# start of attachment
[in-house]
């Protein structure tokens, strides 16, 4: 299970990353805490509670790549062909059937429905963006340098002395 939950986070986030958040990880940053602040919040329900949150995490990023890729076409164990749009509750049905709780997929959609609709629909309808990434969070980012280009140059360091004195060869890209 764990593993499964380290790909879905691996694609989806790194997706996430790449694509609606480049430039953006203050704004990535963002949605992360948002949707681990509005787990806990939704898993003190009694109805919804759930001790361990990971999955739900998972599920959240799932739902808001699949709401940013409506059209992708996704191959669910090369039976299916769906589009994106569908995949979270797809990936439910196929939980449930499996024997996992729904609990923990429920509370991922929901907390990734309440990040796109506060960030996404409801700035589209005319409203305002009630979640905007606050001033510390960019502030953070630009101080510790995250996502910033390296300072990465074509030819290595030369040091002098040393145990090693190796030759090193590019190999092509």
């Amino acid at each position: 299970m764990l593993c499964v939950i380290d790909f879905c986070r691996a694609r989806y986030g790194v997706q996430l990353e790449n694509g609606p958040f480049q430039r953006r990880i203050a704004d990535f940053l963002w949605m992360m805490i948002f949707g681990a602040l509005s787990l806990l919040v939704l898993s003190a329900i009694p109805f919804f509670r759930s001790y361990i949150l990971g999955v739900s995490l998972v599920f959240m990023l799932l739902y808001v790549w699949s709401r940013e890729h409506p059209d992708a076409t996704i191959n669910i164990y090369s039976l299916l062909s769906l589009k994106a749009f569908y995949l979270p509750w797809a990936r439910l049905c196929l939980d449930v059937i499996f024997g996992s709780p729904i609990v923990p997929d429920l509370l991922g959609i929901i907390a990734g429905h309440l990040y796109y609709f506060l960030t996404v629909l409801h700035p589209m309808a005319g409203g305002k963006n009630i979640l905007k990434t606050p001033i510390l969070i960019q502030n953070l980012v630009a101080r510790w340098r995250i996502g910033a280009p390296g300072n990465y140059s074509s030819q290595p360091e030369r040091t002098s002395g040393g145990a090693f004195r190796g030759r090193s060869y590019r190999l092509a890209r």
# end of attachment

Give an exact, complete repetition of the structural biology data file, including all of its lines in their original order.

[in-house]
């Protein structure tokens, strides 16, 4: 299970990353805490509670790549062909059937429905963006340098002395 939950986070986030958040990880940053602040919040329900949150995490990023890729076409164990749009509750049905709780997929959609609709629909309808990434969070980012280009140059360091004195060869890209 764990593993499964380290790909879905691996694609989806790194997706996430790449694509609606480049430039953006203050704004990535963002949605992360948002949707681990509005787990806990939704898993003190009694109805919804759930001790361990990971999955739900998972599920959240799932739902808001699949709401940013409506059209992708996704191959669910090369039976299916769906589009994106569908995949979270797809990936439910196929939980449930499996024997996992729904609990923990429920509370991922929901907390990734309440990040796109506060960030996404409801700035589209005319409203305002009630979640905007606050001033510390960019502030953070630009101080510790995250996502910033390296300072990465074509030819290595030369040091002098040393145990090693190796030759090193590019190999092509």
């Amino acid at each position: 299970m764990l593993c499964v939950i380290d790909f879905c986070r691996a694609r989806y986030g790194v997706q996430l990353e790449n694509g609606p958040f480049q430039r953006r990880i203050a704004d990535f940053l963002w949605m992360m805490i948002f949707g681990a602040l509005s787990l806990l919040v939704l898993s003190a329900i009694p109805f919804f509670r759930s001790y361990i949150l990971g999955v739900s995490l998972v599920f959240m990023l799932l739902y808001v790549w699949s709401r940013e890729h409506p059209d992708a076409t996704i191959n669910i164990y090369s039976l299916l062909s769906l589009k994106a749009f569908y995949l979270p509750w797809a990936r439910l049905c196929l939980d449930v059937i499996f024997g996992s709780p729904i609990v923990p997929d429920l509370l991922g959609i929901i907390a990734g429905h309440l990040y796109y609709f506060l960030t996404v629909l409801h700035p589209m309808a005319g409203g305002k963006n009630i979640l905007k990434t606050p001033i510390l969070i960019q502030n953070l980012v630009a101080r510790w340098r995250i996502g910033a280009p390296g300072n990465y140059s074509s030819q290595p360091e030369r040091t002098s002395g040393g145990a090693f004195r190796g030759r090193s060869y590019r190999l092509a890209r």